Tweet Clock is a browser-based work made for a group exhibition named netWorks, which was held at Magma Contemporary Art Space, Saint George, Romania. The clock is connected to the Internet and via Twitter API searches and displays fresh tweets that contain the current time (hour, minutes). Every minutes a new tweet appear on the screen. The work is not accessible online. The Tweet Clock was programmed by Cătălin Săveanu.
The first version of this clock was called WebClock (image with brown background) and it was made back in 2010 January. For every minute of the clock, a fragment of text is taken from a web page (with the help of Google Search) which contains the current time, but from a different day and/or year in history. The WebClock contains text traces for 1440 minutes of the day and reflects the relation between man and time. It is a collection or subjective time experience, relatively, even though the absolute clock is represented as numbers. WebClock was programmed by Zoltán Vári.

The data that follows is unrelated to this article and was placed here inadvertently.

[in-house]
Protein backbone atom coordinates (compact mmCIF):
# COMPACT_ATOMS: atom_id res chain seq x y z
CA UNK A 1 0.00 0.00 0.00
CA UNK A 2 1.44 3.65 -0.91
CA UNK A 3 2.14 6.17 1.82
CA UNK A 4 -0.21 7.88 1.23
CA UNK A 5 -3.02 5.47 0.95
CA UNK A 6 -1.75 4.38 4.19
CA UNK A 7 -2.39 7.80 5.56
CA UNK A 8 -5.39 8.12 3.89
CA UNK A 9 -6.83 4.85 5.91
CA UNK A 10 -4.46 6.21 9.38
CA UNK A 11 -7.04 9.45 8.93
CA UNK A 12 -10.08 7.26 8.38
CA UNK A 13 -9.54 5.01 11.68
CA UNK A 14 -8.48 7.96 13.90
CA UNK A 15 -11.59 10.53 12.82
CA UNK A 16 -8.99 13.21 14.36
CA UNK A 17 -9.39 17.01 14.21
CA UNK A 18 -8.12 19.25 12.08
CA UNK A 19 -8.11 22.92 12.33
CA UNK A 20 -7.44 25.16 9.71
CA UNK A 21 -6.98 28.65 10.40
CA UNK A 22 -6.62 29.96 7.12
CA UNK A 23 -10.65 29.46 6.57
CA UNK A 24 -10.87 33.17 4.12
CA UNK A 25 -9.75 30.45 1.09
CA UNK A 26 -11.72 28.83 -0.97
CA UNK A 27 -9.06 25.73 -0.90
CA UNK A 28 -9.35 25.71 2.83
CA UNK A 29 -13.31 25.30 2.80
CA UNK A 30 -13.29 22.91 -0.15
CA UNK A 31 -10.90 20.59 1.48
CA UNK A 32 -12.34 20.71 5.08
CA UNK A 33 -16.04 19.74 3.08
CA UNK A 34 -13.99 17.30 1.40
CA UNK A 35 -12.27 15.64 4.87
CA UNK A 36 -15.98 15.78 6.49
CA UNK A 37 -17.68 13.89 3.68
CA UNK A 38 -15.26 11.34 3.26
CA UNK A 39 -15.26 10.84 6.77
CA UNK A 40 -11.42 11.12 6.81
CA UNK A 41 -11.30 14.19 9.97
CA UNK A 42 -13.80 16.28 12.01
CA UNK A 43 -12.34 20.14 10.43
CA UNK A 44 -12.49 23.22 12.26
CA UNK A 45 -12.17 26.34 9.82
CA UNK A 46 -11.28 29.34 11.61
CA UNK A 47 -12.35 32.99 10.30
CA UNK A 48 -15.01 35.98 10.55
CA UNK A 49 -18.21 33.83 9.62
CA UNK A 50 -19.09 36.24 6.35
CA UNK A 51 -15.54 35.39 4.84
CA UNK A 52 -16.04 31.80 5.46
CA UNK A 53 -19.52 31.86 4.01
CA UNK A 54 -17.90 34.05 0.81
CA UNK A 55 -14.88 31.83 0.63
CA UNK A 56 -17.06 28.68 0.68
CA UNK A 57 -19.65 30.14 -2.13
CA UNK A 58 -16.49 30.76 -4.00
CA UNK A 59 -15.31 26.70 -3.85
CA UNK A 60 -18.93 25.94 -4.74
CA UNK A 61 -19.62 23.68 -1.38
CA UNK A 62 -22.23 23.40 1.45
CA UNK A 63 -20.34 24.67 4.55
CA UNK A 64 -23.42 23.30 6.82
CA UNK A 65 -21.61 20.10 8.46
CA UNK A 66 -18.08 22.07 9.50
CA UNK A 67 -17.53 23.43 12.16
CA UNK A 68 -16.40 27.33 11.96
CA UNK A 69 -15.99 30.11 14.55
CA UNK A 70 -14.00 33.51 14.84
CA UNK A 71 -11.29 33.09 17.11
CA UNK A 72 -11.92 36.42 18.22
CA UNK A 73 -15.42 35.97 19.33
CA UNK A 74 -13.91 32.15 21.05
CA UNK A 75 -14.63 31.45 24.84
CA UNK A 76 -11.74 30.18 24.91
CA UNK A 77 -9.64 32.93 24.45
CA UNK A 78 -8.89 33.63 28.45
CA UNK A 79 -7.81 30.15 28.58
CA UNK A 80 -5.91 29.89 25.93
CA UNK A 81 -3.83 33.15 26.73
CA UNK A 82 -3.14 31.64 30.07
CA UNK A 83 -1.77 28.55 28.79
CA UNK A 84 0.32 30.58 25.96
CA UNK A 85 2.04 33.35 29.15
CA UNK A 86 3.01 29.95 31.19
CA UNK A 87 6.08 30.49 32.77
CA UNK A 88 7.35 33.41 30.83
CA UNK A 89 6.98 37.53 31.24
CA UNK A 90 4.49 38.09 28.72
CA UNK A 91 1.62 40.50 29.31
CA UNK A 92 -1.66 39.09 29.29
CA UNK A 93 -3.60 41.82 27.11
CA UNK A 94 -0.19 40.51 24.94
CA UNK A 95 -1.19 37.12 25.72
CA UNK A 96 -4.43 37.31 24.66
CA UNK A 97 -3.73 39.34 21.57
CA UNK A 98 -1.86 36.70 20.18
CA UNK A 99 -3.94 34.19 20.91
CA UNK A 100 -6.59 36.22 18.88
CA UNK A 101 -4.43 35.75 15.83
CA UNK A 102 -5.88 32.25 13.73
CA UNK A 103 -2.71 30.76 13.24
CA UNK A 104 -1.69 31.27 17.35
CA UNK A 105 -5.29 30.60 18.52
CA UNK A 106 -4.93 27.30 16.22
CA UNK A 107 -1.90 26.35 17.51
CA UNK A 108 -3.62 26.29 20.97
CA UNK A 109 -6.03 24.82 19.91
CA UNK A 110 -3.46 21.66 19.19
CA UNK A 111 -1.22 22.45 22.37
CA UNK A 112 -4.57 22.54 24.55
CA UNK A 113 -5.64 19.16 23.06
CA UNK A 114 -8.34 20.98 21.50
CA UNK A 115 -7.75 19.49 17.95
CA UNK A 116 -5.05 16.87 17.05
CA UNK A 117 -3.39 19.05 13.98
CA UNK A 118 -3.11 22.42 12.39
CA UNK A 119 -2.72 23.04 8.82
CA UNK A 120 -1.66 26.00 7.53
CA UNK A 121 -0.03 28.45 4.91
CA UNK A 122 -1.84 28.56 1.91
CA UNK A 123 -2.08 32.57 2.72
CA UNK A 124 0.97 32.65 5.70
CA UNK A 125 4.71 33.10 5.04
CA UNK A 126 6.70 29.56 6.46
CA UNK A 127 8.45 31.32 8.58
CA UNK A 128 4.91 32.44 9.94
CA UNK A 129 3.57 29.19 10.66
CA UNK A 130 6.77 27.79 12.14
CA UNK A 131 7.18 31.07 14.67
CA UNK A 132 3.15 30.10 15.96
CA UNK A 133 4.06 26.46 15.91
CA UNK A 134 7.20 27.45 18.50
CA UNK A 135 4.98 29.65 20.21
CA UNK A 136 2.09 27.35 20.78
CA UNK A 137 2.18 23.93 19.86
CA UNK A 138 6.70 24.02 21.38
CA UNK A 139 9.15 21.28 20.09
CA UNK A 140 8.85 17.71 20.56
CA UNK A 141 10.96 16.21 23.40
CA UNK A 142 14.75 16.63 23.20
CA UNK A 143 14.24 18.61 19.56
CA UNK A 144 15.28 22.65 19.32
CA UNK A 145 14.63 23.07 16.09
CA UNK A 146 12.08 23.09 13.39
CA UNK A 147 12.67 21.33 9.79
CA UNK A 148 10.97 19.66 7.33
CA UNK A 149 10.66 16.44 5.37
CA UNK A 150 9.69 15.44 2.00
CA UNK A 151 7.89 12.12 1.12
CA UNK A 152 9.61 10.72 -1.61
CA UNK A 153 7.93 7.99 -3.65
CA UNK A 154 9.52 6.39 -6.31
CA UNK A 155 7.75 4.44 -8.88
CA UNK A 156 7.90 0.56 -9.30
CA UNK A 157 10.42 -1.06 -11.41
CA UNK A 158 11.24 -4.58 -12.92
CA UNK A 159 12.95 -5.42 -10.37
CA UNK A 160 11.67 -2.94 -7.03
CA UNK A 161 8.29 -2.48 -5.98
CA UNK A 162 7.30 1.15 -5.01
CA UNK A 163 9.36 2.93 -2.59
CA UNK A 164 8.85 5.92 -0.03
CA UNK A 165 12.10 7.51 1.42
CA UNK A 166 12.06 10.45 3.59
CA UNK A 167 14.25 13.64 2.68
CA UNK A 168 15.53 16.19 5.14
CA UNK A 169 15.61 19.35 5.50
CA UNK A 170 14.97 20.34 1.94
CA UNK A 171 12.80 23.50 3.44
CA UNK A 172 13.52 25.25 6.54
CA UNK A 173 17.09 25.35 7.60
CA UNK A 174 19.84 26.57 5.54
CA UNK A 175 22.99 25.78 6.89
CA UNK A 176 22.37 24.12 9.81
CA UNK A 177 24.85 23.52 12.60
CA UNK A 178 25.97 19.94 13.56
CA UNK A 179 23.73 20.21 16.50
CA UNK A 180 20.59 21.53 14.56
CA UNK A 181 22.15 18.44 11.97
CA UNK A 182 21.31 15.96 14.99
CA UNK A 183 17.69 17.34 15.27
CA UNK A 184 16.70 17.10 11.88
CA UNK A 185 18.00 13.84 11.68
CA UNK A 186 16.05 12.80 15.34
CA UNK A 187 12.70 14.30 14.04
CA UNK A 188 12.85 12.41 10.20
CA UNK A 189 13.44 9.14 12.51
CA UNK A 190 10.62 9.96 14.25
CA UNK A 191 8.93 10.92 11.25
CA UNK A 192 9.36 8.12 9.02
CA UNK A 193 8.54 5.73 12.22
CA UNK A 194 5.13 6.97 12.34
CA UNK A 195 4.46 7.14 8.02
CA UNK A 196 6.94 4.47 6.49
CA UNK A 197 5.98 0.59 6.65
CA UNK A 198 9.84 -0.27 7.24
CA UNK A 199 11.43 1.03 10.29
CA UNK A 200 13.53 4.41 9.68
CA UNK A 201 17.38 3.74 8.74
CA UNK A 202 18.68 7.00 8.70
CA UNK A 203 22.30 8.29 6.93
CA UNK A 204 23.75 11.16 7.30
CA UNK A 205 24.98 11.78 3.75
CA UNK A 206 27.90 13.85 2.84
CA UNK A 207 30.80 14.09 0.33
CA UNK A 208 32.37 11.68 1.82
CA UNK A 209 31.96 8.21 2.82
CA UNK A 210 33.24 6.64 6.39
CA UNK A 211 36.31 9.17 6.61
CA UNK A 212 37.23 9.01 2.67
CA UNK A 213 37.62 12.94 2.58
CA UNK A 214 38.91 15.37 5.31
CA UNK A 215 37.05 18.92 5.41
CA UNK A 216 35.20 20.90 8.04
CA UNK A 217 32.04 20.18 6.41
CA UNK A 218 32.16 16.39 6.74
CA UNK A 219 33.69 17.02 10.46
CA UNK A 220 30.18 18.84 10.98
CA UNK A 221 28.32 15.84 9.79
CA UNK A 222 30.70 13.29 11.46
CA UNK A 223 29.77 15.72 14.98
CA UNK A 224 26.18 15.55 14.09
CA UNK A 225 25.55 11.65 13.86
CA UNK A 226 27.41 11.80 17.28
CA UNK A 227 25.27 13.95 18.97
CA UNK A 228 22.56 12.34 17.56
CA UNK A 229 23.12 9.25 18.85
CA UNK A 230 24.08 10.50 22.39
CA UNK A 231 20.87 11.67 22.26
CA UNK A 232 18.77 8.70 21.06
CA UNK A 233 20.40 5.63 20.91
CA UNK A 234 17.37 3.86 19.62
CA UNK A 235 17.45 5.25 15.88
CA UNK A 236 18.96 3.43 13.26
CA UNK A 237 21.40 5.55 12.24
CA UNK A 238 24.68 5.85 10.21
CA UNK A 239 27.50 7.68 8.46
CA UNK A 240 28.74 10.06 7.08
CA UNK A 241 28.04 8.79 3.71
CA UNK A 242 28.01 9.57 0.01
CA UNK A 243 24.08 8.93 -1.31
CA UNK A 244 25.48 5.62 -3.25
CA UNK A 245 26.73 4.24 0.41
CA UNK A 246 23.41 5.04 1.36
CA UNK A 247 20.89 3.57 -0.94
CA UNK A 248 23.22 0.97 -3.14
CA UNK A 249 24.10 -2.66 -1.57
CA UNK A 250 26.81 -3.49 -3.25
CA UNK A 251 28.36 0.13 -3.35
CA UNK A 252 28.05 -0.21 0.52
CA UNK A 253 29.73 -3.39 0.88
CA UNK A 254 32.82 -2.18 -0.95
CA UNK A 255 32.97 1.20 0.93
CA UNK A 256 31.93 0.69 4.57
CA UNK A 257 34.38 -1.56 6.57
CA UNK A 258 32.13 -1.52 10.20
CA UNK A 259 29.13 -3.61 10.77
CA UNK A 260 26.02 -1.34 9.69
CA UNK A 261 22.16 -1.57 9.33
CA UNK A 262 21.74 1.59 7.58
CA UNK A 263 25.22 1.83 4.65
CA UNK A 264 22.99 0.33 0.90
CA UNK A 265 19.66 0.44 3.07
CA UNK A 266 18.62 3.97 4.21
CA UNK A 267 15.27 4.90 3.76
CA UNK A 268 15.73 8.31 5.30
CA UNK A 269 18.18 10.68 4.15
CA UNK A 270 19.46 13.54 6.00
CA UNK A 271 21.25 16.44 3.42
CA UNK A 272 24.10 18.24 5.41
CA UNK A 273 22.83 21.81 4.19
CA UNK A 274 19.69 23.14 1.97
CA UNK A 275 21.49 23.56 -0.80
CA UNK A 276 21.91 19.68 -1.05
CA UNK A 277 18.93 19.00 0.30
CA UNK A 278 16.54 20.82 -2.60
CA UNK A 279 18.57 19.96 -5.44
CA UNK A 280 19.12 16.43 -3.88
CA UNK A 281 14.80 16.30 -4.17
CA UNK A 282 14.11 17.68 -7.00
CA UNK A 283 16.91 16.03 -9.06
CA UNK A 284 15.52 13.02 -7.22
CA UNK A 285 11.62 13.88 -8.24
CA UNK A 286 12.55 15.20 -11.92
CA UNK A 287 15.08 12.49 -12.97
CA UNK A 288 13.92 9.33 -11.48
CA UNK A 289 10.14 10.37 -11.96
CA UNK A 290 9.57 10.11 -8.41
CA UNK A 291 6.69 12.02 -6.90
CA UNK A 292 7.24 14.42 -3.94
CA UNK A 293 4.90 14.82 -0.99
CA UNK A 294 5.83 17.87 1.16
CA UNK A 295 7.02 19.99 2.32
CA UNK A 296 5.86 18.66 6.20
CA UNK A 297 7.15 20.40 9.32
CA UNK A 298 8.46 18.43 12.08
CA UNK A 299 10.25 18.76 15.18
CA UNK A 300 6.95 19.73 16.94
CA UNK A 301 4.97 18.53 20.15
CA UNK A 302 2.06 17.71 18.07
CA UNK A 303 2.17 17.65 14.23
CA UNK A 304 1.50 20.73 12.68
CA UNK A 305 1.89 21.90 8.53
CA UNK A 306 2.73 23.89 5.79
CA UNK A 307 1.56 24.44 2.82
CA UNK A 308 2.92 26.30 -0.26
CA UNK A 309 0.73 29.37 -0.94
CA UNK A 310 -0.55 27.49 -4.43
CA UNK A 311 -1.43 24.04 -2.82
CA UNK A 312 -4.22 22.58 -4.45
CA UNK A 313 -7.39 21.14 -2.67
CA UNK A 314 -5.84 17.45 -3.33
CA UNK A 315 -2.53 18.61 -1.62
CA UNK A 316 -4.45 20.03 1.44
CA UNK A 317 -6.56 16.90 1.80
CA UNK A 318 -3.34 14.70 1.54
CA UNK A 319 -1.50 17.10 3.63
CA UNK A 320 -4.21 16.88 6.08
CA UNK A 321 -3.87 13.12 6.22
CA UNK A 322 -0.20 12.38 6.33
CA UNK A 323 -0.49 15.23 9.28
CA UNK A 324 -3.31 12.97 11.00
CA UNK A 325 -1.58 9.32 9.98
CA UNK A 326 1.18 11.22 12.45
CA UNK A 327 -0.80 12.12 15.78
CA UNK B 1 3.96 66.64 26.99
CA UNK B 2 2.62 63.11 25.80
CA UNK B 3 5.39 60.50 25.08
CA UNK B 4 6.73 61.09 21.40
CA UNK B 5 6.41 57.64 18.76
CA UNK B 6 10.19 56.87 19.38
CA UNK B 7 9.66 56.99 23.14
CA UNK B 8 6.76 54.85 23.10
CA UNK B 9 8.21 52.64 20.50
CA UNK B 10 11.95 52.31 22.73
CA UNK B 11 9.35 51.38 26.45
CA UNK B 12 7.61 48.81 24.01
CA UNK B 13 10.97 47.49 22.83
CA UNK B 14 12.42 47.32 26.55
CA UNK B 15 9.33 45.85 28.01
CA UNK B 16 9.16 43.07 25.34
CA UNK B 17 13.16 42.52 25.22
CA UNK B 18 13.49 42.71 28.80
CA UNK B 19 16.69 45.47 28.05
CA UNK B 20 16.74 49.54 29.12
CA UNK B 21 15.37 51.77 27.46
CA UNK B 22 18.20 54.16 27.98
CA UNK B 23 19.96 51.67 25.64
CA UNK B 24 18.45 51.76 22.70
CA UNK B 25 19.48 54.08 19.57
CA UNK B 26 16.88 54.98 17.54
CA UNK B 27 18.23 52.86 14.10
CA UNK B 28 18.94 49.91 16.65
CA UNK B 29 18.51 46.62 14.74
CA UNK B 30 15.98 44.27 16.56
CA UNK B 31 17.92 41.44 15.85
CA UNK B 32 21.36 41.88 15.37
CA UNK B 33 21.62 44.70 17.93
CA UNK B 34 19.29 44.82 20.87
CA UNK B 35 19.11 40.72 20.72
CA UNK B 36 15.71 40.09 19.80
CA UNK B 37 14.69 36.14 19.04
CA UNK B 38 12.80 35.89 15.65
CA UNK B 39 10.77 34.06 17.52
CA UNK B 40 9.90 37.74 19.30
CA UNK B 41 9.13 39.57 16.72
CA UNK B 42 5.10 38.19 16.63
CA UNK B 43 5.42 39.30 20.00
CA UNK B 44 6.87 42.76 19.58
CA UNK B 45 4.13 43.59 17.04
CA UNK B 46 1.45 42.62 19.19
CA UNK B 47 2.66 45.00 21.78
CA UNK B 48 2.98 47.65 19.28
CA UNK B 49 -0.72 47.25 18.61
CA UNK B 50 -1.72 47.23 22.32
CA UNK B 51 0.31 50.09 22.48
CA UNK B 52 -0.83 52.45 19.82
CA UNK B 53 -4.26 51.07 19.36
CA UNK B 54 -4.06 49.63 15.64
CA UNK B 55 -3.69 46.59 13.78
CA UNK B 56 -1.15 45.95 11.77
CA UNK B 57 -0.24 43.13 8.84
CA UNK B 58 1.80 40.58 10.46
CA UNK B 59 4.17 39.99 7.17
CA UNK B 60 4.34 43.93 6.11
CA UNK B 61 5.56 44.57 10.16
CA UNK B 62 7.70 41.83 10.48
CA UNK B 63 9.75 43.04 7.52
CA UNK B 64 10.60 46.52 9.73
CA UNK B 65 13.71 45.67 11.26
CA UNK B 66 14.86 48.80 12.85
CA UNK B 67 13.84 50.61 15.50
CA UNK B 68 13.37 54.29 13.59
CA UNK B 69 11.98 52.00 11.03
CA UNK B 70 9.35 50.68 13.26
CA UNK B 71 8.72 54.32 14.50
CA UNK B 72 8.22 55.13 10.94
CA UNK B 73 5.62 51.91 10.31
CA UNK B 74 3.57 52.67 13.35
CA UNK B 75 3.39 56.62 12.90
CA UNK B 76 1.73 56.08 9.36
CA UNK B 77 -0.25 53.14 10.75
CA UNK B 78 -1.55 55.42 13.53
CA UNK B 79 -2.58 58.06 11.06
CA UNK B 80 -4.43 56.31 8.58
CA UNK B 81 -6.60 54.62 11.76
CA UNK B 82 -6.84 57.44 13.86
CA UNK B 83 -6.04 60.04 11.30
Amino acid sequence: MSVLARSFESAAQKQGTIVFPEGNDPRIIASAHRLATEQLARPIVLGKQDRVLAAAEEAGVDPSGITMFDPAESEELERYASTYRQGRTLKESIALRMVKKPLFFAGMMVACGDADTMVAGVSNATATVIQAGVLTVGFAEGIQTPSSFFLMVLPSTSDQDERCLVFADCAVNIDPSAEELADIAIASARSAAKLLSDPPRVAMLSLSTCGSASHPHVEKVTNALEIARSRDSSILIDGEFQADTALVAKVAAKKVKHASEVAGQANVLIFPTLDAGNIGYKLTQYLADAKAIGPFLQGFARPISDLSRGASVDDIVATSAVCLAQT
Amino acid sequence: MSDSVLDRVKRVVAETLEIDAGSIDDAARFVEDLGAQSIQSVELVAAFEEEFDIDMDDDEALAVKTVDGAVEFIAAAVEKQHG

Note: The clock was using Flash plugin, which is not supported anymore
I made a screensaver for Windows / one click install. Made with InstantStorm.WebClock Screensaver
Note: screensaver version is a bit different to spare your screen – it has black background and every minute those 3 rectangles are in a different place.
During the analysis of the search results, I drew some conclusions. In the morning people are more interested about the weather. Some people expect the time to run faster, there are others who observe the time is running too fast, and there are those who live in present and have mostly positive relation with time. The Night-owl type of person tend to talk about sleep. When they watch the clock they realize that they are distanced to what they should normally expect to do at this time. Generally when people mention time they are often talking about how tired they are.